The Internet For Dummies
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You may consider using a local area network (LAN) to connect to the internet. LANs come in two basic varieties: wired and wireless. In a wired network, a cable runs from each computer to a central box, whereas a wireless network uses radio signals rather than wires. Either way, you need a central box.

If all of your computers are in one room and you don’t move them (or you’re good at playing home electrician), a wired network is for you. Otherwise, wireless is far easier to set up, although the resulting network runs slower. Combos are also possible; most wireless equipment has a few jacks for wires to connect to the computers that are close enough to run cables.

The box in the middle — a hub, switch, or router

For any variety of current LAN, you need a special box that connects everything. Here are the main kinds of boxes you have to choose from:
  • A hub or switch is a book-size box with a bunch of jacks for network cables. It serves as a wired connection point that links all your computers into a LAN. A switch has a little extra circuitry to speed things up.

  • An access point is the wireless equivalent of a hub, with a radio antenna or two and only one jack to connect to a wired network.

  • A router is similar to a hub or an access point (or both) with the addition of internet-connection smarts, like a firewall.

  • Some providers give you a combined modem and router. If they do, you’re all set, no more equipment needed.

Go for a router if your provider didn’t give you one; it’s cheap ($40 to $80), and it saves you days of hair-tearing grief because it keeps most worms out of your network. With a router, none of your computers needs to worry about connecting to the internet — the router handles it.

Routers come in both wired and wireless versions. The wired versions have varying numbers of jacks, the wireless ones have one jack for the cable to the modem, an antenna for the wireless network, and usually a few jacks for running wires to computers in the same room.

For some perverse reason, wireless routers are usually cheaper than wired, even though the wireless ones include everything the wired ones do plus the wireless radio. So get a wireless router. If you need more jacks than your router has, also get a cheap switch; run a cable from one of its jacks to one of the jacks on your router and it’ll all be one big happy network.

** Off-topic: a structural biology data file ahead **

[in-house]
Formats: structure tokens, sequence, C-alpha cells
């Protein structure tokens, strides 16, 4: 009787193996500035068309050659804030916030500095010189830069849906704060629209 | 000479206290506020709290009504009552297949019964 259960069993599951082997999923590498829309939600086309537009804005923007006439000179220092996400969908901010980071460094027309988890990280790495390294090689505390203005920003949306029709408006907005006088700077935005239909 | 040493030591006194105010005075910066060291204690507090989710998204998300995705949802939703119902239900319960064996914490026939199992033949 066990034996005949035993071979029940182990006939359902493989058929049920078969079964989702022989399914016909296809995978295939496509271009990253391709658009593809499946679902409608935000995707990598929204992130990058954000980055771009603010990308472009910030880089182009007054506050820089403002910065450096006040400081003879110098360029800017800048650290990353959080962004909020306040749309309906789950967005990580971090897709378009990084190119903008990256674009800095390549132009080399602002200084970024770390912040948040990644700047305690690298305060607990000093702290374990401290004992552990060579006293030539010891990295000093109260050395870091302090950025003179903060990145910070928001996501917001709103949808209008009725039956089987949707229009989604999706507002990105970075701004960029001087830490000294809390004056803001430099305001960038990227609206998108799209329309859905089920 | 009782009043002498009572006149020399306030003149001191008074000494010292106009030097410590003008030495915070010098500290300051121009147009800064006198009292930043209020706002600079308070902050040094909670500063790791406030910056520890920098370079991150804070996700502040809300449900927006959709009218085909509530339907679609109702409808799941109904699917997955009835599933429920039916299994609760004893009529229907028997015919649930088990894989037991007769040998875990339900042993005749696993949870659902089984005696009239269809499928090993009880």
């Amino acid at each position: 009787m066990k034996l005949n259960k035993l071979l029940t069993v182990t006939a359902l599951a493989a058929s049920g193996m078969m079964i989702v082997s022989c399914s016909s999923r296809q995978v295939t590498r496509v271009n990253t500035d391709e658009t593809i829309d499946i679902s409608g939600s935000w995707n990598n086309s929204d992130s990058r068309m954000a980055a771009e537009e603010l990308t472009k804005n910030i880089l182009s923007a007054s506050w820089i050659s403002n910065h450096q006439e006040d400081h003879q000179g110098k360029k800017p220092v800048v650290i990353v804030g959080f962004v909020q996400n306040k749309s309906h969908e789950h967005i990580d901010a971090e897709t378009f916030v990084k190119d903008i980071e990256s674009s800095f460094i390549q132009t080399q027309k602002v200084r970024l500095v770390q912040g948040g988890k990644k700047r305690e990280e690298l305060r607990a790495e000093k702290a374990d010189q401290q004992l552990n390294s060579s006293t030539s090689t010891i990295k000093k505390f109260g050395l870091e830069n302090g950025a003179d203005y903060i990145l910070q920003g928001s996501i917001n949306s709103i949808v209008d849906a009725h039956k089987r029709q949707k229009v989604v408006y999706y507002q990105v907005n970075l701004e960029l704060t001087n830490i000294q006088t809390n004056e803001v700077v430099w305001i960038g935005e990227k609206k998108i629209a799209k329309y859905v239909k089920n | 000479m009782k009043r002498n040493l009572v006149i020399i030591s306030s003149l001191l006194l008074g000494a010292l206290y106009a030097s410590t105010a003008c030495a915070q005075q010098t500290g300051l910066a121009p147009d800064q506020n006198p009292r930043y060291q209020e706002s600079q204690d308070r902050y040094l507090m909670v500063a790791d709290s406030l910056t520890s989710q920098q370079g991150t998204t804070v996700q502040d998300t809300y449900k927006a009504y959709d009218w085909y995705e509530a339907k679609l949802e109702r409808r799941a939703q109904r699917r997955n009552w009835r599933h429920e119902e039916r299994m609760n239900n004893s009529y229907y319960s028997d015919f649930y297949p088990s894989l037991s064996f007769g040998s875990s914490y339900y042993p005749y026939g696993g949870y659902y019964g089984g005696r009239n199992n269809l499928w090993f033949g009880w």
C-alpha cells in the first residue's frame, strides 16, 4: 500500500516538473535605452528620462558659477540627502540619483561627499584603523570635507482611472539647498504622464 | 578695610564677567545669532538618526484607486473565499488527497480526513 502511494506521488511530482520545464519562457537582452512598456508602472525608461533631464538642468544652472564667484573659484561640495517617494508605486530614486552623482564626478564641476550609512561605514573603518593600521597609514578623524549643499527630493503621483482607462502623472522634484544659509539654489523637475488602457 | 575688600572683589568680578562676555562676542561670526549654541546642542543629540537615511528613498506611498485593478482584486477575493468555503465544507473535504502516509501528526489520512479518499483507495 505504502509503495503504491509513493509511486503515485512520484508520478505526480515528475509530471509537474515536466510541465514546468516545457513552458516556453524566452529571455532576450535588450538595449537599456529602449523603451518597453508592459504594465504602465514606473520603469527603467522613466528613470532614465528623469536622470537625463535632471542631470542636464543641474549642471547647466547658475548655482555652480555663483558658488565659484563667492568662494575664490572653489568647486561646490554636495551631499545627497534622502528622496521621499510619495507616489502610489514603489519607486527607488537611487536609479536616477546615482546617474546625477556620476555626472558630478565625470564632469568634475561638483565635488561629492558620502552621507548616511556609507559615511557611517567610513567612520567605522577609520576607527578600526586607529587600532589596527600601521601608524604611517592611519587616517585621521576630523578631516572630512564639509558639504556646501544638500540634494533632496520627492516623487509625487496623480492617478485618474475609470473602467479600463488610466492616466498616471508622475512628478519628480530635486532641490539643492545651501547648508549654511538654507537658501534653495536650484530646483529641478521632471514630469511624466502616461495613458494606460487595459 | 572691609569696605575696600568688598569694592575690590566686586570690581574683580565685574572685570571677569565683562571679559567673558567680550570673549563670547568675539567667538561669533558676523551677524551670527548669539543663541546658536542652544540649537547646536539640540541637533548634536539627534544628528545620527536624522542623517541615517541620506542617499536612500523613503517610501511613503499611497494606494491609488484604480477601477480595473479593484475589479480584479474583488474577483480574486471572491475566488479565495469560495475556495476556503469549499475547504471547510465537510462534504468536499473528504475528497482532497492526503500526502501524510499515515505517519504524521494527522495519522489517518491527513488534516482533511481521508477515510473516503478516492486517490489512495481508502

Rent or buy?

Many providers will offer to rent you a modem, a router, or both, typically for the low, low price of $5 per month each. This is rarely a good deal. You can buy your own router or modem at a big box store for about $75, and a little arithmetic reveals that you’ll be saving money after a year and a half. Modem and router technology changes slowly, and the ones you get now should serve you for five years or more.

If you have DSL service from the phone company, they will invariably provide the modem at no extra charge because it has to match whatever DSL equipment they use at their end. Cable modems, on the other hand, are totally standardized using a spec called DOCSIS. The only question is whether to get DOCSIS version 2 or 3, with the answer being 3 because it’s faster.

If you get your own router, setting it up is the same as if you got one from your provider. If you buy your own cable modem, the cable company needs to know its MAC address, a 12 character identifier that’s printed on a sticker on the modem. If you buy a modem before you get your service installed, the installer will plug in the modem and call in the MAC address.

If you replace the modem yourself, it’s not much harder. The modem has three connectors, a screw connector for the cable, an RJ-45 multi-pin connector for the Ethernet to your router, and a power connector of some sort, probably a thin wire to a power adapter. Just disconnect the old modem, connect the new modem the same way (use the new power adapter that comes with the new modem), then call your cable company to give them the new MAC address.

The whole process shouldn’t take more than 10 minutes, give or take how long they keep you on hold.

About This Article

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John R. Levine is a recognized technology expert and consumer advocate who works against online fraud and email spam. Margaret Levine Young is a technology author who has written on topics ranging from the Internet to Windows to Access.

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